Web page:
Especially relevant, Marcell Wilson is pulled over by law enforcement on a regular basis.  Remarkably, he isn’t bitter about it. It’s just a fact. He drives a nice car. It seems like he is often asked whose car it is because they want to know if the car has been stolen. In another incident while driving his Caprese, a police officer pulled him over. The car was towed because it was one day behind on the registration.

In their neighborhood of Sheldon Estates, some of their neighbors assume they are drug dealers because they are an African American family with a nice house. It hurts, the Wilsons admit, because they have both worked very hard to lead straight lives working real jobs in order to provide for their family.

Hope For Town Hall Meeting

At a recent Elk Grove City Council Meeting Sharie & Marcell spoke about what they have been through and put out a call for a Town Hall meeting so that the community can have a conversation about racism in Elk Grove. Both Sharie and Marcell are hoping that people of all races and ethnicities can stand up and say, “Racism is NOT okay!” Everytime they talk about things they have experienced they feel like someone says, “Here they go playing the race card again.”

Sharie was reassured by her recent meeting with the Elk Grove Chief of Police Bryan Noblett. He informed her that he is not going to tolerate any kind of hate. Having his support feels great.

The Wilsons are afraid that after awhile things will get swept under the rug and the Town Hall meeting may not happen or be delayed. They pray about the situation daily and try to be honest with their kids. They pray that the community of Elk Grove will at least be willing to listen and to try to understand that racism really does exist in our community. Many contribute to the problem inadvertently by denying it exists in the first place.

My Take of Sharie & Marcell Wilson

I look at Sharie and Marcell and I admire them.  Because it’s hard not to. You see they have grace and forgiveness in their hearts even when they are confronted with racism on a regular basis. They have the courage to keep telling their story even when they are threatened. In addition, they still have the presence of mind to give back to others in their community. Let us be reminded that Marcell in particular still gets pulled over by law enforcement simply because he is African American, he drives a nice car, and they want to know if he stole it. It has happened to Sharie before as well. Therefore, I think the Wilsons have a positive attitude given everything they have been through.

Looking back on everything they have told me my heart hurts. In conclusion, bad things will keep happening if we do not pay attention to what is in front of us. Hence, I will do whatever I can to validate Sharie and Marcell Wilson and to make sure that their voices are heard. This is NOT okay. Racism has no place in Elk Grove. Furthermore, let’s make sure that Town Hall meeting actually happens. Let the Wilson’s experiences serve as a catalyst for change. Change will not happen over night. As a result, we must work to educate and combat the problem of racism with conversations from the heart.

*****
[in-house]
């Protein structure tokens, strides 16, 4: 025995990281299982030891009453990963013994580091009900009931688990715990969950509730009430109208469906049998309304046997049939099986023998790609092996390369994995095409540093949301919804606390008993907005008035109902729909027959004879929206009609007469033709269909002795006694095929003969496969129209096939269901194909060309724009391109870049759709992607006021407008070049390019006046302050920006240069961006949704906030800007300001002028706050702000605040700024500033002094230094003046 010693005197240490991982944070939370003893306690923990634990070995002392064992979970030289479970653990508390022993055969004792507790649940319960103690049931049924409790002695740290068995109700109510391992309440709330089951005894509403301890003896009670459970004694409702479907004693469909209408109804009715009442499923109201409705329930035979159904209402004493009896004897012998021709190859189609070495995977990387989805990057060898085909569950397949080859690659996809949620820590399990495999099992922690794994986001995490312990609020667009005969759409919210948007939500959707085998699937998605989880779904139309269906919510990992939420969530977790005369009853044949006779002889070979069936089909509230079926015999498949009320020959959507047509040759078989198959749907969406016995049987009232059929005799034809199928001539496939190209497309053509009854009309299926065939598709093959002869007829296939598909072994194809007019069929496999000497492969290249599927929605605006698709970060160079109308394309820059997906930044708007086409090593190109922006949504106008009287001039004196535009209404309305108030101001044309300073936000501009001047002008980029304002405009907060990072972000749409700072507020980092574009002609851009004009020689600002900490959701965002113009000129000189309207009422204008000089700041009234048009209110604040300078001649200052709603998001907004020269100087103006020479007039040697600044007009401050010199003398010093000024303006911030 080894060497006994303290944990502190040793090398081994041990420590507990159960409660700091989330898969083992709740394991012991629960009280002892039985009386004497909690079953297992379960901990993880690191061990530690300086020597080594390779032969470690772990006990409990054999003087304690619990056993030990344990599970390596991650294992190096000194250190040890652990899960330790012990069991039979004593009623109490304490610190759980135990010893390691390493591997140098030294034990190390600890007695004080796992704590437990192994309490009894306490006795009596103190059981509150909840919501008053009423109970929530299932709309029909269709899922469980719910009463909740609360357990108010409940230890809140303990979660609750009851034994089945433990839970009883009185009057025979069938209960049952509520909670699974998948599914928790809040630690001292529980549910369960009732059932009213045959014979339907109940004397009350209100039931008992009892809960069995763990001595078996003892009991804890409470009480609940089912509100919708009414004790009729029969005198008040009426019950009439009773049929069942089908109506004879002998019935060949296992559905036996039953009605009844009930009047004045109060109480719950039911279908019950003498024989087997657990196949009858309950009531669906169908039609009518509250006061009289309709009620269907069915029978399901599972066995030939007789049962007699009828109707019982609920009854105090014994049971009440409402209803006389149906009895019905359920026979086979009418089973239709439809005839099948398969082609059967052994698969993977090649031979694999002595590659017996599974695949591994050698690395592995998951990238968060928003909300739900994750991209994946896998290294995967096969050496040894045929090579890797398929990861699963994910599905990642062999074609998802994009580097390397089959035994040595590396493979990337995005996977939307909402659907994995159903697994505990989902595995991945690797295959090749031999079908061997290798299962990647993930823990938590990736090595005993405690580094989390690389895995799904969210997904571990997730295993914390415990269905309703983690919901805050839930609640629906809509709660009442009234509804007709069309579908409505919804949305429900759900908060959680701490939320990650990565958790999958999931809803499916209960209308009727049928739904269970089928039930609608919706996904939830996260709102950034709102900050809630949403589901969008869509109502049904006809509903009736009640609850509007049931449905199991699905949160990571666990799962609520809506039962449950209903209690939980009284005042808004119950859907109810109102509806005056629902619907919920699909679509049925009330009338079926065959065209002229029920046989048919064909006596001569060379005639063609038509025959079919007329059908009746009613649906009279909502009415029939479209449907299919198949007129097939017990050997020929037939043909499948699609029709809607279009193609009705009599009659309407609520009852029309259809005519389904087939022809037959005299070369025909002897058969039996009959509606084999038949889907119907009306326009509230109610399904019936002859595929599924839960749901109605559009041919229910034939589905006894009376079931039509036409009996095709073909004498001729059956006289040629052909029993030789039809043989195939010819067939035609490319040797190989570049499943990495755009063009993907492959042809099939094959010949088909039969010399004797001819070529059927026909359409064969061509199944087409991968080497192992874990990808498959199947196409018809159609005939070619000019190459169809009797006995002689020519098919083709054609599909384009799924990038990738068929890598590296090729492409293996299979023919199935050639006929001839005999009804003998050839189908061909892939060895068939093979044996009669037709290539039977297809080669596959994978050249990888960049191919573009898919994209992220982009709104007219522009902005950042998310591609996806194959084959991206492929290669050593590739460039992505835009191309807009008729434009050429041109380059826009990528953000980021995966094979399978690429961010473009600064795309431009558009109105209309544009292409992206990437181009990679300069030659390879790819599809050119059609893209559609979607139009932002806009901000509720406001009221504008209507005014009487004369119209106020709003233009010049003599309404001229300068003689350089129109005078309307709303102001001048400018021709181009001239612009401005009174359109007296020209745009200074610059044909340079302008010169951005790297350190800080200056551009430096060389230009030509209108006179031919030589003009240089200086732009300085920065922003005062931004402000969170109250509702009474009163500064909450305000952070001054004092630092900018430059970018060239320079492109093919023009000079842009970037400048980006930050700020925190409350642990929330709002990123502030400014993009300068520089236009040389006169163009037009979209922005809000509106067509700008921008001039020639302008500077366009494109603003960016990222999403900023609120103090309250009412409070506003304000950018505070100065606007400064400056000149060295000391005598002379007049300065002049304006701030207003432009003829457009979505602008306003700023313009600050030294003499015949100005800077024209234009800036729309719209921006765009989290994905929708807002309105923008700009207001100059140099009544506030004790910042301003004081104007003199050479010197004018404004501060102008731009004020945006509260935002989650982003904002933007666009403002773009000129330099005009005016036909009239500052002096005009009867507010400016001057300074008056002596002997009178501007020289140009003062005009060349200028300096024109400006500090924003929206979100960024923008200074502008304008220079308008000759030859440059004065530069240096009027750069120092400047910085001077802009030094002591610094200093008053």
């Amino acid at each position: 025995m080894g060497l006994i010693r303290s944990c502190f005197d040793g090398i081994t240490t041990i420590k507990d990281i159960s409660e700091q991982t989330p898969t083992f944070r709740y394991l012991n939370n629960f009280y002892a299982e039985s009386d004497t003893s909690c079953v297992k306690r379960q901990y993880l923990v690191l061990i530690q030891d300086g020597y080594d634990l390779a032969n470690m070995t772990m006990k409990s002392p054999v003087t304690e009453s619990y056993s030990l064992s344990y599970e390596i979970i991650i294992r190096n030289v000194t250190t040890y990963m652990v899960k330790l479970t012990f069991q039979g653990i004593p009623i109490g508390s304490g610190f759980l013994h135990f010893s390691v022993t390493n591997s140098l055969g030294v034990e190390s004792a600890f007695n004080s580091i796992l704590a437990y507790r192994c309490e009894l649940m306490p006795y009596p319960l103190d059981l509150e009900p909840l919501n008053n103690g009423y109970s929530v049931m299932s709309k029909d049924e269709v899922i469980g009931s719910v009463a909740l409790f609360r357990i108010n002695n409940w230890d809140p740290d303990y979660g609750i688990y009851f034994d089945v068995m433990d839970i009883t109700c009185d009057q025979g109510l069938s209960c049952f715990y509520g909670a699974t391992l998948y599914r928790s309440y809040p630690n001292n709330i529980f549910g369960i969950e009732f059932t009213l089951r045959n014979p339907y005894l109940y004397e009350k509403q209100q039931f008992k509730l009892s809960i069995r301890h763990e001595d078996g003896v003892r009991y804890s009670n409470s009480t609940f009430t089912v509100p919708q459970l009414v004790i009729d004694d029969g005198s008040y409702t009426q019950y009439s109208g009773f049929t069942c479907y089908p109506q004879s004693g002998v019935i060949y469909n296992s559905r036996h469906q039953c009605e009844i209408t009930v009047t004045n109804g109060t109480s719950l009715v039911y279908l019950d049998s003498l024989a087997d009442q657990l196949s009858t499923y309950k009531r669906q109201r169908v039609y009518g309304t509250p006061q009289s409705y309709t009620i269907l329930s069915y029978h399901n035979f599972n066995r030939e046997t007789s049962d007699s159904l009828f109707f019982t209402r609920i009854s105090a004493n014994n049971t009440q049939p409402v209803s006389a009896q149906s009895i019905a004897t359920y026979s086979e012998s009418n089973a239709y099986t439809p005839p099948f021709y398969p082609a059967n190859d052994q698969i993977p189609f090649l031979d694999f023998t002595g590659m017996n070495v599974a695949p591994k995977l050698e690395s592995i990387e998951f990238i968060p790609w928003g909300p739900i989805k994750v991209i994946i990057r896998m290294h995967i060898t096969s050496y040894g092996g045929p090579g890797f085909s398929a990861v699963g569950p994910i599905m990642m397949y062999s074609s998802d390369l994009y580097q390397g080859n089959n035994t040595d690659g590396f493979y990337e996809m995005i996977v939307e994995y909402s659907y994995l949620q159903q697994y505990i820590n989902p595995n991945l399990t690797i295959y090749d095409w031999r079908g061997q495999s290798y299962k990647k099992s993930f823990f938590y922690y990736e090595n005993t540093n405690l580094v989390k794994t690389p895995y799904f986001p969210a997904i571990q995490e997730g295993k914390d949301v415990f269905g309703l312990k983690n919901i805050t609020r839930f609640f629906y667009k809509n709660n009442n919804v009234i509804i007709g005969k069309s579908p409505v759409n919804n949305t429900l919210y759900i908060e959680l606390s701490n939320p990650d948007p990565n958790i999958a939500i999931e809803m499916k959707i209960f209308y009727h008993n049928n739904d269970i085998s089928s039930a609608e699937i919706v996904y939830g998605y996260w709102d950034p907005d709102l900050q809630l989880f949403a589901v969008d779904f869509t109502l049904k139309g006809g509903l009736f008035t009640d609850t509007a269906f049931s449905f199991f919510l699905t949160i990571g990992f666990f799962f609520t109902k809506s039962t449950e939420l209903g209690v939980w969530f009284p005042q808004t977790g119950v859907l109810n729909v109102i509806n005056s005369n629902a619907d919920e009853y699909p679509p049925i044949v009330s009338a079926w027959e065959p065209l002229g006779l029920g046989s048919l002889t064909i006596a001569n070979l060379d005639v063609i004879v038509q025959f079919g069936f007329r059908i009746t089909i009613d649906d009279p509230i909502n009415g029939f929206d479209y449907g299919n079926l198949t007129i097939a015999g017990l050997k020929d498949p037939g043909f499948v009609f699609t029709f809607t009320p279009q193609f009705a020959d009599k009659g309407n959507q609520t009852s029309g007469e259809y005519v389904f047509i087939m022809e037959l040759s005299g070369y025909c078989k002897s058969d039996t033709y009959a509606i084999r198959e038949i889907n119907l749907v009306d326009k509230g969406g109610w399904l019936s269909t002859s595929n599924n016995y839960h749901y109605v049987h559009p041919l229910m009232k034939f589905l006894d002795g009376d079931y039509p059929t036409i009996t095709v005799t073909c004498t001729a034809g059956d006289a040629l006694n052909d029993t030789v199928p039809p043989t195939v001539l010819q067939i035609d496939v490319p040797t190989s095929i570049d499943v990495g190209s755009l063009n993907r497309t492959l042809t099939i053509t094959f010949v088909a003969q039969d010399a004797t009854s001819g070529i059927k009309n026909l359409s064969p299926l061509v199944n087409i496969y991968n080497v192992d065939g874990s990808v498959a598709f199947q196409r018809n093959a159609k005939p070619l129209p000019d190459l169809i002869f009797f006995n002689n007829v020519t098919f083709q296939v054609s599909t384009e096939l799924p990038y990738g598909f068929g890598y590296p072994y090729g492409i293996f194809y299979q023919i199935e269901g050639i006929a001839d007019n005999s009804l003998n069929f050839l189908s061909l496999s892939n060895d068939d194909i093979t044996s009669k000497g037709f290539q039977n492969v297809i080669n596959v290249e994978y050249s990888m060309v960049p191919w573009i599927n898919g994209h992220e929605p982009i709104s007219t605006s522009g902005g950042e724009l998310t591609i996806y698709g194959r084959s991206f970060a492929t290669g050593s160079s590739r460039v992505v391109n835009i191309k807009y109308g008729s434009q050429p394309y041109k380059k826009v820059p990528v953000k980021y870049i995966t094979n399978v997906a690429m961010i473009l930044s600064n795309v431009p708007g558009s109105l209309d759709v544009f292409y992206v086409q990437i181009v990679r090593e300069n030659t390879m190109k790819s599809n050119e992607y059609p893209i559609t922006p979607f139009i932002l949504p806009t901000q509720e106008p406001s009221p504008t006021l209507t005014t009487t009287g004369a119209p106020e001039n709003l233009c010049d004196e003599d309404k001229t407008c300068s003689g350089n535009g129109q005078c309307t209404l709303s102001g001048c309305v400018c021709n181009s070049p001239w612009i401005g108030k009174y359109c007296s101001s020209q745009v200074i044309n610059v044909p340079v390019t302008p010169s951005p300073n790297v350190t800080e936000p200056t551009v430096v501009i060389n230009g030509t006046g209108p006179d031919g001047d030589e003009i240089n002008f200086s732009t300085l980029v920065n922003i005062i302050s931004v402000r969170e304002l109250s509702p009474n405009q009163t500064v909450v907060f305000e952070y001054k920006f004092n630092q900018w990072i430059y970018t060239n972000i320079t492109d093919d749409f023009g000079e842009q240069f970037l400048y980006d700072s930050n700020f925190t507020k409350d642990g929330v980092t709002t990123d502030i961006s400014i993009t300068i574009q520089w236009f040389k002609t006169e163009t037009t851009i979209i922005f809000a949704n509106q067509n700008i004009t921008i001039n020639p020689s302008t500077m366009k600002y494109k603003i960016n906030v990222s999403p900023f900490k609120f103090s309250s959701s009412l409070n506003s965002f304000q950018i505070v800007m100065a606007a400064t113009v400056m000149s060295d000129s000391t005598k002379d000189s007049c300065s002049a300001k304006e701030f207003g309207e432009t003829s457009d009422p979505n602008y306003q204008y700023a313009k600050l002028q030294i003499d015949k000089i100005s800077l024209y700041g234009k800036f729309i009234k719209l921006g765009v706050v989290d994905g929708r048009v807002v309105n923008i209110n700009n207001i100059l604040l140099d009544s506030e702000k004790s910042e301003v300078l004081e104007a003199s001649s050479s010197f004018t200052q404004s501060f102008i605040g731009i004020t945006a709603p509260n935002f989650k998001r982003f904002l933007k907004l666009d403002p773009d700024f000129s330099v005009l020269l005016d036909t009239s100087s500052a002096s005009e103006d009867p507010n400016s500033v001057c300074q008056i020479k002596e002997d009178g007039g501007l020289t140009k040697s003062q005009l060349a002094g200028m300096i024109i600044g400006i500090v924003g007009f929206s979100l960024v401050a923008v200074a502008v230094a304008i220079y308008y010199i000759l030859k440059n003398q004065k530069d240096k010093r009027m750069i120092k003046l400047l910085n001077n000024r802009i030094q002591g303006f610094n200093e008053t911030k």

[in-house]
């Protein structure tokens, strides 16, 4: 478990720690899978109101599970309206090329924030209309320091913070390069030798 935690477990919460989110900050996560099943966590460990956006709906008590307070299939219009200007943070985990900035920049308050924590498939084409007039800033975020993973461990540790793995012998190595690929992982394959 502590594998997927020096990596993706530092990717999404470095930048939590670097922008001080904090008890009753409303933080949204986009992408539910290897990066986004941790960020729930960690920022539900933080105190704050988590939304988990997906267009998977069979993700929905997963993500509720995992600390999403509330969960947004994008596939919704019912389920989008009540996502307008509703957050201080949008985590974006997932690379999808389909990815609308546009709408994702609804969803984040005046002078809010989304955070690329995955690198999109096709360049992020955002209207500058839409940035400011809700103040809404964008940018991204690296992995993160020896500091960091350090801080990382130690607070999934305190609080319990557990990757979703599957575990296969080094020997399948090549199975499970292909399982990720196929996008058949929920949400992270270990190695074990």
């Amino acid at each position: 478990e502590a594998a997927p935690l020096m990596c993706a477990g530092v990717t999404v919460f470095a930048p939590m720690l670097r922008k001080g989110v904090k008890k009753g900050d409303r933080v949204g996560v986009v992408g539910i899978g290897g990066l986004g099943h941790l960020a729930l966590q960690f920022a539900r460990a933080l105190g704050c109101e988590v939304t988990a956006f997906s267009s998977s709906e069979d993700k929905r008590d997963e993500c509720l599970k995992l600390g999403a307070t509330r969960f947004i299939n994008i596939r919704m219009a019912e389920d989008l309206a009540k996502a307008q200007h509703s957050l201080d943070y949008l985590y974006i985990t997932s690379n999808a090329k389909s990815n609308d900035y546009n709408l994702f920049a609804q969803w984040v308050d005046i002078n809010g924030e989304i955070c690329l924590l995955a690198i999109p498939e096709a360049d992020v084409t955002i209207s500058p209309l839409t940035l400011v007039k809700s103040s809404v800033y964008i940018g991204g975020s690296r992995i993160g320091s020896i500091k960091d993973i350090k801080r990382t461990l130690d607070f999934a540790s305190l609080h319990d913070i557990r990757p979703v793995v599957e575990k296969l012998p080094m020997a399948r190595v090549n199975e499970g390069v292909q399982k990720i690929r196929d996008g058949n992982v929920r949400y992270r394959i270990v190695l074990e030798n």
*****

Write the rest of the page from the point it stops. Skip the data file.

“We come in love and peace. We are all humans. If we can just touch someone then maybe they can go touch their community and we can made a difference. Maybe we can make it so we can gain some respect. If even one person changes, it’s worth the effort.” -Sharie Wilson

“At the end of this, we’re not trying to get special attention. We just want to be a part of the community, and to contribute to the community, and be accepted and respected as human beings.” -Marcell Wilson

I hear you Brother and Sister. I hear you both.

Sharie & Marcell Wilson with their children Ashton Lewis, Marcell Wilson Jr, Asaiah Lewis, Chaise Wilson, Aiden Lewis, Adrian Lewis (missing Anya Lewis)

 

 

 

 

 

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About The Author

Dr. Jacqueline "Jax" Cheung

Dr. Jacqueline "Jax" Cheung, DrPH, MBA, is the Editor-In-Chief of Elk Grove Tribune. Jax is also the owner of the awarding winning Jax Chronicles Blog & Adoption Ministry. She enjoys freelancing for Sacramento4Kids and many other publications. She was voted Sacramento Area A-List Best Local Blogger 2014, 2015, 2017 & 2018 and Best of Elk Grove Best Blogger 2016 & 2017. In 2019 Jax was recognized for Outstanding Service & Dedication to Elk Grove and also received an Award of Recognition from the California State Senate. Jax lives in Elk Grove with her husband and 2 daughters. To follow Jax's journey please like her Jax Chronicles Facebook, follow her Instagram @jaxchronicles, follow her Twitter @jaxchronicles, or check out Jax Chronicles Blog & Adoption ministry.